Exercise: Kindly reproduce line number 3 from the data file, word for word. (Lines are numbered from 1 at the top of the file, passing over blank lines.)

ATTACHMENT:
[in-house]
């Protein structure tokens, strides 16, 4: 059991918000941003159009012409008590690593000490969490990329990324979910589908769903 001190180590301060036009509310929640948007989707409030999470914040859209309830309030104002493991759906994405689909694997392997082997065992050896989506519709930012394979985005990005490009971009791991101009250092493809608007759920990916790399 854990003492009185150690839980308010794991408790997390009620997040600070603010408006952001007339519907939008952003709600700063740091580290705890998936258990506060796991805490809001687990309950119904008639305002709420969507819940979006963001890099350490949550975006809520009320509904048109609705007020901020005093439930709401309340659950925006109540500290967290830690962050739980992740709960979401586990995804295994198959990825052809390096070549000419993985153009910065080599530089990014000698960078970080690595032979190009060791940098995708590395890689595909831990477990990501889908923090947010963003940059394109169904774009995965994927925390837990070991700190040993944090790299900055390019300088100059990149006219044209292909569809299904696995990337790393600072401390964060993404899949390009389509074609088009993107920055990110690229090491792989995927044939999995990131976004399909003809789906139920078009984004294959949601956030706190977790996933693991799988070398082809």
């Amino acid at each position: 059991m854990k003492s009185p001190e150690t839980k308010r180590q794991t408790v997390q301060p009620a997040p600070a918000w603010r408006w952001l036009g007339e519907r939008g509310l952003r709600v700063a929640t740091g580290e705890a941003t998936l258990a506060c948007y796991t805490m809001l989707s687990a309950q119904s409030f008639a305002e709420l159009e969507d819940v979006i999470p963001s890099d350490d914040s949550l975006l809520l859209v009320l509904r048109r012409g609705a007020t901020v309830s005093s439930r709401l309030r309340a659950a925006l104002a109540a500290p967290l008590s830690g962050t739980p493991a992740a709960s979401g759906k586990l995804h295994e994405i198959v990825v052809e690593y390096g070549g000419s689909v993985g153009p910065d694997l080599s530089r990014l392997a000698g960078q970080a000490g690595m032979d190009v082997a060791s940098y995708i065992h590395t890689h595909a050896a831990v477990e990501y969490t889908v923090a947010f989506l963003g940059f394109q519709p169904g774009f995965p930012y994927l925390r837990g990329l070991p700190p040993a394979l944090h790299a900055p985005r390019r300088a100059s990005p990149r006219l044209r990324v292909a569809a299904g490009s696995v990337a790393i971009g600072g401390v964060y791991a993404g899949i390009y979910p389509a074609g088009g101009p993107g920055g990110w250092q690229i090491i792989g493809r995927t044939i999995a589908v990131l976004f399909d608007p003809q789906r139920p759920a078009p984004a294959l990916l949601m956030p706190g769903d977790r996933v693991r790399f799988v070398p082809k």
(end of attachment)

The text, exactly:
């Amino acid at each position: 059991m854990k003492s009185p001190e150690t839980k308010r180590q794991t408790v997390q301060p009620a997040p600070a918000w603010r408006w952001l036009g007339e519907r939008g509310l952003r709600v700063a929640t740091g580290e705890a941003t998936l258990a506060c948007y796991t805490m809001l989707s687990a309950q119904s409030f008639a305002e709420l159009e969507d819940v979006i999470p963001s890099d350490d914040s949550l975006l809520l859209v009320l509904r048109r012409g609705a007020t901020v309830s005093s439930r709401l309030r309340a659950a925006l104002a109540a500290p967290l008590s830690g962050t739980p493991a992740a709960s979401g759906k586990l995804h295994e994405i198959v990825v052809e690593y390096g070549g000419s689909v993985g153009p910065d694997l080599s530089r990014l392997a000698g960078q970080a000490g690595m032979d190009v082997a060791s940098y995708i065992h590395t890689h595909a050896a831990v477990e990501y969490t889908v923090a947010f989506l963003g940059f394109q519709p169904g774009f995965p930012y994927l925390r837990g990329l070991p700190p040993a394979l944090h790299a900055p985005r390019r300088a100059s990005p990149r006219l044209r990324v292909a569809a299904g490009s696995v990337a790393i971009g600072g401390v964060y791991a993404g899949i390009y979910p389509a074609g088009g101009p993107g920055g990110w250092q690229i090491i792989g493809r995927t044939i999995a589908v990131l976004f399909d608007p003809q789906r139920p759920a078009p984004a294959l990916l949601m956030p706190g769903d977790r996933v693991r790399f799988v070398p082809k």